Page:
# Sorting sequence with $O(n^{\frac{3}{2}})$ inversions

There is given sequence $a_1,...a_n$ such that there are $O(n^{\frac{3}{2}})$ inversions in this sequence. I am thinking about sorting algorithm for that.

I know lower bound for number of comparisons - it is $O(n)$ - on the contrary, there would be a minimum finding algorithm faster than $O(n)$.

Nevertheless, I don't have idea how sort it in linear time ? What doy you think ?

Inversion is a pair $(i, j)$ such that $i < j$ and $a_i > a_j$

• What is an inversion?
– usul
Oct 6 '15 at 14:16
• inversion is a pair $(i, j)$ such that $i < j$ and $a_i > a_j$ Oct 6 '15 at 14:17
• Hmm, can you expand on the consequences of this $n^{\frac{3}{2}}$ upper bound? It seems like a large part of the sequence must already be sorted?
– usul
Oct 6 '15 at 15:38
• Yes, intuiton is that large part is arleady sorted. However I don't know how to use this fact. Oct 6 '15 at 16:47

You can't sort it in linear time.

Suppose you have $n$ items, and you divide them into $\sqrt{n}$ consecutive blocks of $\sqrt{n}$ items each.

You need to take $\sqrt{n} \log \sqrt{n}$ comparisons to sort each one. And there are $\sqrt{n}$ of them, giving $\theta(n \log n)$ time total. And it's easy to see that there can't be more than $n^{3/2}$ inversions in the sequence, since there can't be more than $n$ inversions in each subsequence.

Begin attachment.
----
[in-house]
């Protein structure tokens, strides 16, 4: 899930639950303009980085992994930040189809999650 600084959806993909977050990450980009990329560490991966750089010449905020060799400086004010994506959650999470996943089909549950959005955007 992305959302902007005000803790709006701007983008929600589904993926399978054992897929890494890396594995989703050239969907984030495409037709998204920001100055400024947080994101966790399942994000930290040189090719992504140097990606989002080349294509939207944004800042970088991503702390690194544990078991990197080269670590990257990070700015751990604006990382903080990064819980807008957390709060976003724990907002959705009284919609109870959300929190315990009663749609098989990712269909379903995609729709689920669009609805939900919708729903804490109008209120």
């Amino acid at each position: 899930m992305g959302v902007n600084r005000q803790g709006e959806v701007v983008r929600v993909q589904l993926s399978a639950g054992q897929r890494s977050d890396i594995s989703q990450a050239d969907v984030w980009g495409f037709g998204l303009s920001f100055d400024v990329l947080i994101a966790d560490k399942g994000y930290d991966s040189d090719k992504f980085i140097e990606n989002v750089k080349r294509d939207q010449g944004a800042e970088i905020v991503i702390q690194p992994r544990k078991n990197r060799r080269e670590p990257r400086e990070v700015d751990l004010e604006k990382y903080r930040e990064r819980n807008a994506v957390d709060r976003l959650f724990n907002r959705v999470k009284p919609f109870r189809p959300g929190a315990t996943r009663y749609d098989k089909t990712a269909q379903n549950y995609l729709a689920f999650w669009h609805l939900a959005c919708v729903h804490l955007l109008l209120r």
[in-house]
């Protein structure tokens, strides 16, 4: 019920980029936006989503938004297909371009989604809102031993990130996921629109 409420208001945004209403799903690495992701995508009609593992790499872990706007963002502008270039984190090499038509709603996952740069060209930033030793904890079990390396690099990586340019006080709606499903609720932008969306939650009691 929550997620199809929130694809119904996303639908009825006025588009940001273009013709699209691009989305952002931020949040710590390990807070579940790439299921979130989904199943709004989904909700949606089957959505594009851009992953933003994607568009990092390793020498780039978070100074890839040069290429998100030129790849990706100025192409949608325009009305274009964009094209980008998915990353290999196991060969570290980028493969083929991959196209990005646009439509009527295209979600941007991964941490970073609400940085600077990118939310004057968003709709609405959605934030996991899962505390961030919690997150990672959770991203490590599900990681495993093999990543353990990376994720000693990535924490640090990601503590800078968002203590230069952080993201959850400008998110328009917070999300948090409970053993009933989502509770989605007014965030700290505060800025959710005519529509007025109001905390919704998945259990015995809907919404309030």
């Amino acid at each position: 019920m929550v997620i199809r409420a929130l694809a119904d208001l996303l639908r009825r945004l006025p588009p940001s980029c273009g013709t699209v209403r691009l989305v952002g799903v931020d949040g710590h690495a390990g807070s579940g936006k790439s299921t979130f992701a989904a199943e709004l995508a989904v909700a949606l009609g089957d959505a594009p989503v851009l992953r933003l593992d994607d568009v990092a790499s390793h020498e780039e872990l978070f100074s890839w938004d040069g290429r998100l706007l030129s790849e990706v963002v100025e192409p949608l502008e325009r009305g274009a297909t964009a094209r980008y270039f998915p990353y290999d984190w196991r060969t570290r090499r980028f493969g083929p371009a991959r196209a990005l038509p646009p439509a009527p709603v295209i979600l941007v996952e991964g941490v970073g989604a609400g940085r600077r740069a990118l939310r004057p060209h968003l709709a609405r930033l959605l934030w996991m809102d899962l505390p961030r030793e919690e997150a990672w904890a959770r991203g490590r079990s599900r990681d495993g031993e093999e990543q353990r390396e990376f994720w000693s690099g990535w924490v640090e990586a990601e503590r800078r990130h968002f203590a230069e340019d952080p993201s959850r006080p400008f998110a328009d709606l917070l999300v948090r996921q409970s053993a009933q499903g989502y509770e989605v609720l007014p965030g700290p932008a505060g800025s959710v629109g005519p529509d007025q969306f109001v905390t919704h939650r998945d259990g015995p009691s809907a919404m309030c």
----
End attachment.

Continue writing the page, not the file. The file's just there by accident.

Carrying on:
• Thanks for reply. However, I don't understand your algorithm. Tell more please. And what's is lower bound ? Oct 6 '15 at 21:38
• @user40545 : $\:$ He didn't give an algorithm. $\;\;\;\;$
– user6973
Oct 6 '15 at 22:13
• I am not sure if I understand it correctly. You shown that it impossible to sort faster than $\Omega(n \log n)$. yes ? Oct 7 '15 at 14:05
• That's right. Even if there are only $n^{3/2}$ inversions, you can't sort using fewer than $\frac{1}{2} n \log n$ comparisons. Oct 7 '15 at 17:10
• @user40545 No, it's not. If you had $\Theta$ on both side, or $O$ on both sides, yes -- but what you wrote, with the $O(\cdot)$ and one side and the $\Theta(\cdot)$ on the other is wrong. Oct 8 '15 at 13:57

It is known that we can sort a sequence of length $n$ with $k$ inversions with $O(n \log (2+k/n))$ comparisons. When $k=O(n^{3/2})$, this translates to $O(n \log n)$. We also have a lower bound of $\Omega(n \log (2+k/n))$. Thus, we know a linear bound is impossible.
• I took the liberty to fix the bound. The original implied that sorting can be done with $O(k)$ comparisons, which is easily seen to be impossible for $1\le k\ll n$. Oct 8 '15 at 13:37